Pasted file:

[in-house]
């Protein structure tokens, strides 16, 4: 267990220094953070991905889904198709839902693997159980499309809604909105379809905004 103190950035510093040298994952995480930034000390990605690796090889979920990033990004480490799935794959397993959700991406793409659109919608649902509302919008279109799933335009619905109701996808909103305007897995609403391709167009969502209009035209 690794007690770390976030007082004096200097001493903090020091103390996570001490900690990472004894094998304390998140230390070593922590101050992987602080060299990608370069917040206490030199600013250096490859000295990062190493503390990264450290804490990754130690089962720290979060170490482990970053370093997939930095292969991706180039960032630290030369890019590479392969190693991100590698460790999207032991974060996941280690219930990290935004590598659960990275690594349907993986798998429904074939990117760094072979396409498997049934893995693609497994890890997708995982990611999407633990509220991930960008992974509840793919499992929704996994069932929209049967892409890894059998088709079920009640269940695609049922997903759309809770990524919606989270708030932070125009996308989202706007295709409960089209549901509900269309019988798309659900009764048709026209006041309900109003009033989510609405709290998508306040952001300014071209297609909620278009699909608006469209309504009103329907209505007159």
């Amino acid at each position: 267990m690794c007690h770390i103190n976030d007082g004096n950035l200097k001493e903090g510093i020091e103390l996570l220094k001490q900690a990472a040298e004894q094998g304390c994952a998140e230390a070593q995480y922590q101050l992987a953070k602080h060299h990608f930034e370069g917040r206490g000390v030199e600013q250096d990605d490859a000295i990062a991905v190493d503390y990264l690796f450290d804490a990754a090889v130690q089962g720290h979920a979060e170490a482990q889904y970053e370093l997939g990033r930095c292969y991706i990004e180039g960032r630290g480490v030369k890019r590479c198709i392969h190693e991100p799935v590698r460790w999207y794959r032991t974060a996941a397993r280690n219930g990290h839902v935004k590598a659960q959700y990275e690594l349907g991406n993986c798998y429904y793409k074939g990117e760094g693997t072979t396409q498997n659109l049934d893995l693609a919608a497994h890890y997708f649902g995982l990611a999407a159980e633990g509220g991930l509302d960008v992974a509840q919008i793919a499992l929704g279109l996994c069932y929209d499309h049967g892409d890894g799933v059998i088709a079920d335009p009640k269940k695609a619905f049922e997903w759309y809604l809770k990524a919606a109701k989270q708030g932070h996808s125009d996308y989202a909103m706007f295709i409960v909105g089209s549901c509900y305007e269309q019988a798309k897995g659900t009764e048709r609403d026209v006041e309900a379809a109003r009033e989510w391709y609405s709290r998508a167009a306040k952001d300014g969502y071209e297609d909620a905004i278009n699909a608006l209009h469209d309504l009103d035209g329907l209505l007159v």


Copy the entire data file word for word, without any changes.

[in-house]
């Protein structure tokens, strides 16, 4: 267990220094953070991905889904198709839902693997159980499309809604909105379809905004 103190950035510093040298994952995480930034000390990605690796090889979920990033990004480490799935794959397993959700991406793409659109919608649902509302919008279109799933335009619905109701996808909103305007897995609403391709167009969502209009035209 690794007690770390976030007082004096200097001493903090020091103390996570001490900690990472004894094998304390998140230390070593922590101050992987602080060299990608370069917040206490030199600013250096490859000295990062190493503390990264450290804490990754130690089962720290979060170490482990970053370093997939930095292969991706180039960032630290030369890019590479392969190693991100590698460790999207032991974060996941280690219930990290935004590598659960990275690594349907993986798998429904074939990117760094072979396409498997049934893995693609497994890890997708995982990611999407633990509220991930960008992974509840793919499992929704996994069932929209049967892409890894059998088709079920009640269940695609049922997903759309809770990524919606989270708030932070125009996308989202706007295709409960089209549901509900269309019988798309659900009764048709026209006041309900109003009033989510609405709290998508306040952001300014071209297609909620278009699909608006469209309504009103329907209505007159």
């Amino acid at each position: 267990m690794c007690h770390i103190n976030d007082g004096n950035l200097k001493e903090g510093i020091e103390l996570l220094k001490q900690a990472a040298e004894q094998g304390c994952a998140e230390a070593q995480y922590q101050l992987a953070k602080h060299h990608f930034e370069g917040r206490g000390v030199e600013q250096d990605d490859a000295i990062a991905v190493d503390y990264l690796f450290d804490a990754a090889v130690q089962g720290h979920a979060e170490a482990q889904y970053e370093l997939g990033r930095c292969y991706i990004e180039g960032r630290g480490v030369k890019r590479c198709i392969h190693e991100p799935v590698r460790w999207y794959r032991t974060a996941a397993r280690n219930g990290h839902v935004k590598a659960q959700y990275e690594l349907g991406n993986c798998y429904y793409k074939g990117e760094g693997t072979t396409q498997n659109l049934d893995l693609a919608a497994h890890y997708f649902g995982l990611a999407a159980e633990g509220g991930l509302d960008v992974a509840q919008i793919a499992l929704g279109l996994c069932y929209d499309h049967g892409d890894g799933v059998i088709a079920d335009p009640k269940k695609a619905f049922e997903w759309y809604l809770k990524a919606a109701k989270q708030g932070h996808s125009d996308y989202a909103m706007f295709i409960v909105g089209s549901c509900y305007e269309q019988a798309k897995g659900t009764e048709r609403d026209v006041e309900a379809a109003r009033e989510w391709y609405s709290r998508a167009a306040k952001d300014g969502y071209e297609d909620a905004i278009n699909a608006l209009h469209d309504l009103d035209g329907l209505l007159v």